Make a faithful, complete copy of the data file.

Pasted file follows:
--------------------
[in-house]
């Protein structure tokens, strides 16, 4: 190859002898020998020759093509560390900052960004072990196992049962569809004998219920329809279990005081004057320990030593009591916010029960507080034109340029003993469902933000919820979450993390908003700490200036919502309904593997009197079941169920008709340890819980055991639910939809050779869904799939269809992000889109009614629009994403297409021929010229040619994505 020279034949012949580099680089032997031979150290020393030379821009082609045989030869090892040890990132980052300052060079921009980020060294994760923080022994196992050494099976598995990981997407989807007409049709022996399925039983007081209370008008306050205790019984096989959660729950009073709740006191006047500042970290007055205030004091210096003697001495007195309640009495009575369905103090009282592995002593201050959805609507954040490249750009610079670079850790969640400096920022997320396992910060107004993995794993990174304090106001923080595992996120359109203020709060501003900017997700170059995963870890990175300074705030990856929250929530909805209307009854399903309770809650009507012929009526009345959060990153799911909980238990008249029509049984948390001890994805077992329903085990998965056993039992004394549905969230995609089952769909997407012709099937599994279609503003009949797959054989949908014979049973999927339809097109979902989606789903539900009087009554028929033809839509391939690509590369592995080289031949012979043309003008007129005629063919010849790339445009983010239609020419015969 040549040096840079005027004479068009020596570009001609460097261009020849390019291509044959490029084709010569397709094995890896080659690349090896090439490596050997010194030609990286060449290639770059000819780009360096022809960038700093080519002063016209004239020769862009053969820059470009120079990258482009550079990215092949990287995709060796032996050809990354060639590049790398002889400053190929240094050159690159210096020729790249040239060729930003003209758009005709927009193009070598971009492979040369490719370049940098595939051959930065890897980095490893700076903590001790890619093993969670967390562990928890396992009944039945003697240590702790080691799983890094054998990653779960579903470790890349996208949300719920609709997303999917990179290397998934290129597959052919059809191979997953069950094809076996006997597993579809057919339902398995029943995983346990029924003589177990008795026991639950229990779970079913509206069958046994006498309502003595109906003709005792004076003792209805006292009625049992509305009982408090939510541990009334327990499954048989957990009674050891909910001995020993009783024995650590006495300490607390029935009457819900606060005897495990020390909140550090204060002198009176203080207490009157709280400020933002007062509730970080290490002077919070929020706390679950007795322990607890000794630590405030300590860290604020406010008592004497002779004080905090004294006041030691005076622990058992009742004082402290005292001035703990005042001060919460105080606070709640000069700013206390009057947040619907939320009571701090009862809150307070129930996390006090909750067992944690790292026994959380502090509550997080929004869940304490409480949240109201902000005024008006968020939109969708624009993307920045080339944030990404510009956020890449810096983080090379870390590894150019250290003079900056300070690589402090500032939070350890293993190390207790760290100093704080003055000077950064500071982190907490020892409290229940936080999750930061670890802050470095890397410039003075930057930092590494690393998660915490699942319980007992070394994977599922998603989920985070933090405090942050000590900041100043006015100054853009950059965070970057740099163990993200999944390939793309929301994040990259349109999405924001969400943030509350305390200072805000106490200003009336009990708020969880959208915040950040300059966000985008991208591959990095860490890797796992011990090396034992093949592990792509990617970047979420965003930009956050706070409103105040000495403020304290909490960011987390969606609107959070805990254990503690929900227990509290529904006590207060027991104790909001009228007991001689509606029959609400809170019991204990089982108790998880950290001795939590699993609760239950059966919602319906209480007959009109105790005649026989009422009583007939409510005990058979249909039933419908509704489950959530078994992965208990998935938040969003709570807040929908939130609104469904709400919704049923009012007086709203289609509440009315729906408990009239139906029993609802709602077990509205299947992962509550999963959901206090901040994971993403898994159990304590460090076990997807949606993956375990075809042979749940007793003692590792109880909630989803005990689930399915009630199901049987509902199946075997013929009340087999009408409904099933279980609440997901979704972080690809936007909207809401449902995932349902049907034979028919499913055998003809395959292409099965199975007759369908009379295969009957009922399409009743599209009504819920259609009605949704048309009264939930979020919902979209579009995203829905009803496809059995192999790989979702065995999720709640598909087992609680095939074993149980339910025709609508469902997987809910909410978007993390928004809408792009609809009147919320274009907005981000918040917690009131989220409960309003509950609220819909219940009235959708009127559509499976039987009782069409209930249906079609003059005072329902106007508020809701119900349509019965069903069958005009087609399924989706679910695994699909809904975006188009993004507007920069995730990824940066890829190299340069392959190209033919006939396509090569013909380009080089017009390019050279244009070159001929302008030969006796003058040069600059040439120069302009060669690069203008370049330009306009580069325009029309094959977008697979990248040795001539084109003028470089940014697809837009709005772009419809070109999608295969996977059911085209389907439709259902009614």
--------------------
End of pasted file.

[in-house]
């Protein structure tokens, strides 16, 4: 190859002898020998020759093509560390900052960004072990196992049962569809004998219920329809279990005081004057320990030593009591916010029960507080034109340029003993469902933000919820979450993390908003700490200036919502309904593997009197079941169920008709340890819980055991639910939809050779869904799939269809992000889109009614629009994403297409021929010229040619994505 020279034949012949580099680089032997031979150290020393030379821009082609045989030869090892040890990132980052300052060079921009980020060294994760923080022994196992050494099976598995990981997407989807007409049709022996399925039983007081209370008008306050205790019984096989959660729950009073709740006191006047500042970290007055205030004091210096003697001495007195309640009495009575369905103090009282592995002593201050959805609507954040490249750009610079670079850790969640400096920022997320396992910060107004993995794993990174304090106001923080595992996120359109203020709060501003900017997700170059995963870890990175300074705030990856929250929530909805209307009854399903309770809650009507012929009526009345959060990153799911909980238990008249029509049984948390001890994805077992329903085990998965056993039992004394549905969230995609089952769909997407012709099937599994279609503003009949797959054989949908014979049973999927339809097109979902989606789903539900009087009554028929033809839509391939690509590369592995080289031949012979043309003008007129005629063919010849790339445009983010239609020419015969 040549040096840079005027004479068009020596570009001609460097261009020849390019291509044959490029084709010569397709094995890896080659690349090896090439490596050997010194030609990286060449290639770059000819780009360096022809960038700093080519002063016209004239020769862009053969820059470009120079990258482009550079990215092949990287995709060796032996050809990354060639590049790398002889400053190929240094050159690159210096020729790249040239060729930003003209758009005709927009193009070598971009492979040369490719370049940098595939051959930065890897980095490893700076903590001790890619093993969670967390562990928890396992009944039945003697240590702790080691799983890094054998990653779960579903470790890349996208949300719920609709997303999917990179290397998934290129597959052919059809191979997953069950094809076996006997597993579809057919339902398995029943995983346990029924003589177990008795026991639950229990779970079913509206069958046994006498309502003595109906003709005792004076003792209805006292009625049992509305009982408090939510541990009334327990499954048989957990009674050891909910001995020993009783024995650590006495300490607390029935009457819900606060005897495990020390909140550090204060002198009176203080207490009157709280400020933002007062509730970080290490002077919070929020706390679950007795322990607890000794630590405030300590860290604020406010008592004497002779004080905090004294006041030691005076622990058992009742004082402290005292001035703990005042001060919460105080606070709640000069700013206390009057947040619907939320009571701090009862809150307070129930996390006090909750067992944690790292026994959380502090509550997080929004869940304490409480949240109201902000005024008006968020939109969708624009993307920045080339944030990404510009956020890449810096983080090379870390590894150019250290003079900056300070690589402090500032939070350890293993190390207790760290100093704080003055000077950064500071982190907490020892409290229940936080999750930061670890802050470095890397410039003075930057930092590494690393998660915490699942319980007992070394994977599922998603989920985070933090405090942050000590900041100043006015100054853009950059965070970057740099163990993200999944390939793309929301994040990259349109999405924001969400943030509350305390200072805000106490200003009336009990708020969880959208915040950040300059966000985008991208591959990095860490890797796992011990090396034992093949592990792509990617970047979420965003930009956050706070409103105040000495403020304290909490960011987390969606609107959070805990254990503690929900227990509290529904006590207060027991104790909001009228007991001689509606029959609400809170019991204990089982108790998880950290001795939590699993609760239950059966919602319906209480007959009109105790005649026989009422009583007939409510005990058979249909039933419908509704489950959530078994992965208990998935938040969003709570807040929908939130609104469904709400919704049923009012007086709203289609509440009315729906408990009239139906029993609802709602077990509205299947992962509550999963959901206090901040994971993403898994159990304590460090076990997807949606993956375990075809042979749940007793003692590792109880909630989803005990689930399915009630199901049987509902199946075997013929009340087999009408409904099933279980609440997901979704972080690809936007909207809401449902995932349902049907034979028919499913055998003809395959292409099965199975007759369908009379295969009957009922399409009743599209009504819920259609009605949704048309009264939930979020919902979209579009995203829905009803496809059995192999790989979702065995999720709640598909087992609680095939074993149980339910025709609508469902997987809910909410978007993390928004809408792009609809009147919320274009907005981000918040917690009131989220409960309003509950609220819909219940009235959708009127559509499976039987009782069409209930249906079609003059005072329902106007508020809701119900349509019965069903069958005009087609399924989706679910695994699909809904975006188009993004507007920069995730990824940066890829190299340069392959190209033919006939396509090569013909380009080089017009390019050279244009070159001929302008030969006796003058040069600059040439120069302009060669690069203008370049330009306009580069325009029309094959977008697979990248040795001539084109003028470089940014697809837009709005772009419809070109999608295969996977059911085209389907439709259902009614």